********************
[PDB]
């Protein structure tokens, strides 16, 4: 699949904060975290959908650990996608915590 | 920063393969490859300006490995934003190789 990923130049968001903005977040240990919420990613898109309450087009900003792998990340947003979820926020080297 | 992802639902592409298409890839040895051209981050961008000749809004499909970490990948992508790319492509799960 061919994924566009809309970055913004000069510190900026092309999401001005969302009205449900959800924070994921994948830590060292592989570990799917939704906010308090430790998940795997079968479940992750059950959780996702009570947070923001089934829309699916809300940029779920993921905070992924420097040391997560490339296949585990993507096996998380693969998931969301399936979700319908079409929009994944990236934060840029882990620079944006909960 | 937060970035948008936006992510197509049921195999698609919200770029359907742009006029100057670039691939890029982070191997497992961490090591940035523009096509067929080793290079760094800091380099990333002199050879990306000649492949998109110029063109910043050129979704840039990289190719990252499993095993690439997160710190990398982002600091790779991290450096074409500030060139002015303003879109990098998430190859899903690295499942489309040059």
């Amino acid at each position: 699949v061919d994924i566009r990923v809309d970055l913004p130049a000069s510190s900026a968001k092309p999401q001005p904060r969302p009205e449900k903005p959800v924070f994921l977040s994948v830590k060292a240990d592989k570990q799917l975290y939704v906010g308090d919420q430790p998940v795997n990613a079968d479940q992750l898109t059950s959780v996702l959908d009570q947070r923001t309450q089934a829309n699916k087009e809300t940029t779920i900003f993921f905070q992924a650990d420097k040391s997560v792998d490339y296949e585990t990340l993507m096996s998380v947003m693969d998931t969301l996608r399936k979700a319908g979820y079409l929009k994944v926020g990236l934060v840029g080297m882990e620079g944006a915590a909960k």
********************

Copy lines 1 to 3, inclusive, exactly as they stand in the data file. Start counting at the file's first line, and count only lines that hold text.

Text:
[PDB]
């Protein structure tokens, strides 16, 4: 699949904060975290959908650990996608915590 | 920063393969490859300006490995934003190789 990923130049968001903005977040240990919420990613898109309450087009900003792998990340947003979820926020080297 | 992802639902592409298409890839040895051209981050961008000749809004499909970490990948992508790319492509799960 061919994924566009809309970055913004000069510190900026092309999401001005969302009205449900959800924070994921994948830590060292592989570990799917939704906010308090430790998940795997079968479940992750059950959780996702009570947070923001089934829309699916809300940029779920993921905070992924420097040391997560490339296949585990993507096996998380693969998931969301399936979700319908079409929009994944990236934060840029882990620079944006909960 | 937060970035948008936006992510197509049921195999698609919200770029359907742009006029100057670039691939890029982070191997497992961490090591940035523009096509067929080793290079760094800091380099990333002199050879990306000649492949998109110029063109910043050129979704840039990289190719990252499993095993690439997160710190990398982002600091790779991290450096074409500030060139002015303003879109990098998430190859899903690295499942489309040059």
């Amino acid at each position: 699949v061919d994924i566009r990923v809309d970055l913004p130049a000069s510190s900026a968001k092309p999401q001005p904060r969302p009205e449900k903005p959800v924070f994921l977040s994948v830590k060292a240990d592989k570990q799917l975290y939704v906010g308090d919420q430790p998940v795997n990613a079968d479940q992750l898109t059950s959780v996702l959908d009570q947070r923001t309450q089934a829309n699916k087009e809300t940029t779920i900003f993921f905070q992924a650990d420097k040391s997560v792998d490339y296949e585990t990340l993507m096996s998380v947003m693969d998931t969301l996608r399936k979700a319908g979820y079409l929009k994944v926020g990236l934060v840029g080297m882990e620079g944006a915590a909960k």